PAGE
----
$4M Grant Awarded to Weill Cornell Medicine Lymphoma Program for Mantle Cell Lymphoma Research

Weill Cornell Medicine (WCM) was selected by the Leukemia and Lymphoma Society (LLS) as the only medical institution in New York and one of two sites nationwide to receive a highly competitive grant to improve therapies for mantle cell lymphoma (MCL) patients.

The LLS Mantle Cell Lymphoma Research Initiative (MCL-RI) award of $2.5 million couples with significant matching from WCM to total over $4 million worth of funding provided to accelerate the movement of innovative MCL treatment approaches from the laboratory bench to the patient bedside. The LLS award was sourced in part by generous philanthropic investments supporting the future of cancer research.

The MCL-RI prompted an intra- and inter-institutional collaboration among physicians and researchers at WCM and the Ohio State University Comprehensive Cancer Center, who together leveraged a unique blend of scientific and clinical expertise, state-of-the-art technology and reagents developed in-house to combat drug resistance in mantle cell lymphoma.

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Weill Cornell Medicine From left to right (Back): Maurizio Di Liberto, PhD; Peter Martin, MD; Karla Ballman, PhD; Lorenzo Galluzzi, PhD; John Leonard, MD From left to right (Front): Olivier Elemento, PhD; Jihye Paik, PhD; Selina Chen-Kiang, PhD; Jia Ruan MD, PhD; Lewis Cantley, PhD Not pictured: Xiangao Huang, PhD; Giorgio Inghirami, MD; Christopher Mason, PhD

The team devised a set of research projects that will ultimately accomplish two major goals via two clinical trials of targeted agents. Goal number one is to define the genomic basis and molecular mechanisms for drug resistance in MCL, and two, to develop therapeutic strategies that overcome this drug resistance.

In preliminary research, the collaborative group analyzed the MCL genes and proteins of individual patients before, during and after treatment with palbociclib, a drug that targets proteins CDK4/6. In healthy cells, CDK4/6 help to dictate the cell cycle prior to division, but in MCL cells, these proteins malfunction, leading to uncontrolled proliferation – the underlying cause of drug resistance and disease progression.

Research at WCM demonstrated that prolonged inhibition of CDK4 not only prevented proliferation of MCL cells, but also made them more sensitive to killing by other drugs, such as ibrutinib, a BTK inhibitor used extensively in MCL treatment. The team found that CDK4 inhibition resulted in architectural changes in DNA and inactivation of the PI3K enzyme – and that these changes were the first steps toward reprogramming MCL cells for a deeper, more durable response to treatment. A phase I clinical trial combining palbociclib + ibrutinib (PALIBR) in recurrent MCL produced responses that were indeed much deeper and longer lasting than those from ibrutinib alone.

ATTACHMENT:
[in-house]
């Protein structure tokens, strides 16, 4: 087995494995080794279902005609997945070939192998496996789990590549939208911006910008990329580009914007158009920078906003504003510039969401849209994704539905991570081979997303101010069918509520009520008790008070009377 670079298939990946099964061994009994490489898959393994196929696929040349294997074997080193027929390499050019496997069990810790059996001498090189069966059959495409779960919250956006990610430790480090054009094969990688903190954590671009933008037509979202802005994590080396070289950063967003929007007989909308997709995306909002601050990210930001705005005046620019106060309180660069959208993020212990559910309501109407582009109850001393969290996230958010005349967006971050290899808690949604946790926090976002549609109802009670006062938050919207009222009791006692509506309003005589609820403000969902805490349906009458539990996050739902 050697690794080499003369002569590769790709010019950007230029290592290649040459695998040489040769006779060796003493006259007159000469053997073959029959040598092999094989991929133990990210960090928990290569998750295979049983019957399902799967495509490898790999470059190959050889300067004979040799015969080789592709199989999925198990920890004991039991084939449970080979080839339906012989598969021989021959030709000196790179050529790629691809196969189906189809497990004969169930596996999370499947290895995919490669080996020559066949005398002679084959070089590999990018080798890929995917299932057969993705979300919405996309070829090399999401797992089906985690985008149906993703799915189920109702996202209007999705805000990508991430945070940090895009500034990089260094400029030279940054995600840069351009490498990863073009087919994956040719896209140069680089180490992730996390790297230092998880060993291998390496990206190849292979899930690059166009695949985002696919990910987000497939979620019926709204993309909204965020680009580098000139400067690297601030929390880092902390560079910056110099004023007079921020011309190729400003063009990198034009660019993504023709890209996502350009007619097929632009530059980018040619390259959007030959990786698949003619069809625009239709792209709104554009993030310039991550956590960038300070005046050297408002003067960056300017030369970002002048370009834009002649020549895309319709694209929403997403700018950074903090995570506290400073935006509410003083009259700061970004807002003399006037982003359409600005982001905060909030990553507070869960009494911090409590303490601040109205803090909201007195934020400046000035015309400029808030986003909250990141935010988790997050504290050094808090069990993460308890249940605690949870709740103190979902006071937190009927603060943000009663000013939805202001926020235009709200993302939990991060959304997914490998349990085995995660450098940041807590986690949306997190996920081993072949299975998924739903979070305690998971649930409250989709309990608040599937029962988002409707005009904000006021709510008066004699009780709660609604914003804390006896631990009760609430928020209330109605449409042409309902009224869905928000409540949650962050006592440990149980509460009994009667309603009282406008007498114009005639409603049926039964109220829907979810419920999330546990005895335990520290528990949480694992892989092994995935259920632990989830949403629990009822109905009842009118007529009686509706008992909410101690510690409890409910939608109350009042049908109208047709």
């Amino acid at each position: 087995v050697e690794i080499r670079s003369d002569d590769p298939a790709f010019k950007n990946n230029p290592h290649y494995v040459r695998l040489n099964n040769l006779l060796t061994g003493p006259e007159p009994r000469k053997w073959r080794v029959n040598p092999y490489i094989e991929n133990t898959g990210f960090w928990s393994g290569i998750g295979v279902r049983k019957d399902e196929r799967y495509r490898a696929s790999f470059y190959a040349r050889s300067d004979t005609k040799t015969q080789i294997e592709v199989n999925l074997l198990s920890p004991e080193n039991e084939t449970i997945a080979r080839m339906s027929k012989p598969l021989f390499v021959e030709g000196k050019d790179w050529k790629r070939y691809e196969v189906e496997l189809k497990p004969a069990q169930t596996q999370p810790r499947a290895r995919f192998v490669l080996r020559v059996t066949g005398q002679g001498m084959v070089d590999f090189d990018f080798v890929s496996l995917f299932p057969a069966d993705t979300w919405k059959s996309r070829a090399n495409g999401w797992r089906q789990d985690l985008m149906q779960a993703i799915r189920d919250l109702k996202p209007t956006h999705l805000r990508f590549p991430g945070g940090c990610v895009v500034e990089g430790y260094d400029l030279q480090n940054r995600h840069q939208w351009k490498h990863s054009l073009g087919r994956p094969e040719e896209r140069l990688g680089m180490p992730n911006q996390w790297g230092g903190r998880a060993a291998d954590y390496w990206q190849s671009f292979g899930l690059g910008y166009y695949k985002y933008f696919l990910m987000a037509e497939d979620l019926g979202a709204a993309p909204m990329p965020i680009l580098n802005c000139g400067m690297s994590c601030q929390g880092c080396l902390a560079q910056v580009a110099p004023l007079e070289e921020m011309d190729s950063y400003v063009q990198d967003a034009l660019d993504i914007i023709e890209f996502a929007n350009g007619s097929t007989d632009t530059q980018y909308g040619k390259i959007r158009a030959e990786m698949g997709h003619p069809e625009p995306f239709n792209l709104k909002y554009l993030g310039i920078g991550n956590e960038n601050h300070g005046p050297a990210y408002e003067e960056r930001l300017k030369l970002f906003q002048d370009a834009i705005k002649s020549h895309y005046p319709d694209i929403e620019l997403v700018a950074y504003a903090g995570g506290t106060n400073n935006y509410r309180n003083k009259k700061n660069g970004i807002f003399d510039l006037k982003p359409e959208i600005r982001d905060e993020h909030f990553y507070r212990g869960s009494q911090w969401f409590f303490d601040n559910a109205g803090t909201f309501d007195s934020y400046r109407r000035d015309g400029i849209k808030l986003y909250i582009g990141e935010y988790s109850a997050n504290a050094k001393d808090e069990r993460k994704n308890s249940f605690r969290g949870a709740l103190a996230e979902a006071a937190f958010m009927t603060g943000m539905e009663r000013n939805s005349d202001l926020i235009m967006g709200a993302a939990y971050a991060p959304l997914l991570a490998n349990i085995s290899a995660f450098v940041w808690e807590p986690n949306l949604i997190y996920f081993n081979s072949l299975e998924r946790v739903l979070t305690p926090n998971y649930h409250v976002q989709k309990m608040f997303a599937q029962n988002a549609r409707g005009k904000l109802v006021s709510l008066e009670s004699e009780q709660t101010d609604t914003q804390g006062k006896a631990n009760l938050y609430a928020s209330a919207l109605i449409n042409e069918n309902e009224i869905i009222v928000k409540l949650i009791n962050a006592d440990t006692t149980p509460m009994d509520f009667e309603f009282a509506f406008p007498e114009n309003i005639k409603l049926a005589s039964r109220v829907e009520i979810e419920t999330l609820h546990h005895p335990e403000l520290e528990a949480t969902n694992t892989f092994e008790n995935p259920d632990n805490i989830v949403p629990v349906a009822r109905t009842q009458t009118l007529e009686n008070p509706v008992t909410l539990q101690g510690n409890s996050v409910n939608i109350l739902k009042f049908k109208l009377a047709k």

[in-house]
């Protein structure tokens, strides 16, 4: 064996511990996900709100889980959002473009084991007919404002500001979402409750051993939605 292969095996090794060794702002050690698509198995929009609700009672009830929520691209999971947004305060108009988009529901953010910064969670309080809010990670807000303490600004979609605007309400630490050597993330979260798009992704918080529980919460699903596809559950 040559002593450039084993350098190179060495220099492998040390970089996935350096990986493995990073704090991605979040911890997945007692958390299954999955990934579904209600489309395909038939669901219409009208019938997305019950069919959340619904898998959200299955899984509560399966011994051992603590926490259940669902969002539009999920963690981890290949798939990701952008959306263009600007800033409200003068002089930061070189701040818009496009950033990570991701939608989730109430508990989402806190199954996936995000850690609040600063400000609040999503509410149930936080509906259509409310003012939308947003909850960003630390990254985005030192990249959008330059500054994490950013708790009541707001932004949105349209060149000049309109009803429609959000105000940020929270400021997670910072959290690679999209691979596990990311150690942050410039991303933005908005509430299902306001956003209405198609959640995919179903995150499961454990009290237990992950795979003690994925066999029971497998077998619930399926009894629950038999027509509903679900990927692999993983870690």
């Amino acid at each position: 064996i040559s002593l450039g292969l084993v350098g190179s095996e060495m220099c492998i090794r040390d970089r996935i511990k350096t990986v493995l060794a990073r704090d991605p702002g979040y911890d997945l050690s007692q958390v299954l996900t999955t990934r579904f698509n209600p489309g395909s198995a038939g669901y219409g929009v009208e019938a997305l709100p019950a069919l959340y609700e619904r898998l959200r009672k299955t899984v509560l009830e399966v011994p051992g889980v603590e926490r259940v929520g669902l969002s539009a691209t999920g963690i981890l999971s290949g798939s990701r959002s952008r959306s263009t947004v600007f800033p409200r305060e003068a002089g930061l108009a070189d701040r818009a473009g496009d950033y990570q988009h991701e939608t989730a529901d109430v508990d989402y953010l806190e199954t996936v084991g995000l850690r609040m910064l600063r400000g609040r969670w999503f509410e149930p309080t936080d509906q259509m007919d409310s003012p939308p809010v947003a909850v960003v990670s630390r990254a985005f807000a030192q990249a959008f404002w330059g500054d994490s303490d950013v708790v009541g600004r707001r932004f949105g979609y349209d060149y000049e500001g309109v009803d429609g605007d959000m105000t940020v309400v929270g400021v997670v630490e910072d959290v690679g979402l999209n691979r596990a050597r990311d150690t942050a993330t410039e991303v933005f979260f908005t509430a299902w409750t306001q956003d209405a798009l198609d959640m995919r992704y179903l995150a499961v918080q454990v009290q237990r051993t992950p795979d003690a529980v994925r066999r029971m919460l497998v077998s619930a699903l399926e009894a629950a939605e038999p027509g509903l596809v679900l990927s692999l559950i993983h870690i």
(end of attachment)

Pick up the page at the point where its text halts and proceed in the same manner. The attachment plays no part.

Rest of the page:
Ohio State University From left to right (Back): Jonathan Brammer, MD; Rosa Lapalombella, PhD; Sabarish Ayyappan, MBBS; Lapo Alinari, MD, PhD;  Farrukh Awan, MBBS; Basem William, MBBCh  From left to right (Middle): Robert Baiocchi, MD, PhD;  Geetika Bhatt, MBBS; Mollie Moran, CNP; Elizabeth Joseph; Beth Christian, MD From left to right (Front): Gretchen McNally, CNP; Corinne Hoffman, CNP; Julie Molina, CNP; Samantha Campolo, CNP; Annette Staub, CNP; Kami Maddocks, MD Not pictured: David Bond, MD; Narendranath Epperla, MBBS, MS; Deepa Sampath, PhD; Dena Uscio, CNP

A forthcoming multicenter phase II clinical trial of PALIBR in recurrent MCL will aim to define the patient subgroups most likely to benefit from this therapy. By studying the MCL genomes of individual patients in the phase II PALIBR trial over time, researchers will identify the mutations associated with drug-resistance and then target the resistance-specific mutations that they discover.

Following prior trial results showing the combination of lenalidomide with rituximab to be clinically active and well tolerated in patients with previously untreated MCL, the team will also conduct a multicenter phase II trial of a lenalidomide- plus- rituximab- based combination regimen in untreated MLC, using real-time molecular blood testing to modify therapy. Researchers will then evaluate whether these treatment modifications improve tolerability and practicality without compromising efficacy.

The team expects that the proposed projects will shed new light on the genomic basis and mechanisms for drug resistance in MCL, uncover novel resistance biomarkers and lead to the development of individualized therapies that overcome drug resistance in MCL – all of which have profound implications for the treatment of MCL and other blood cancers.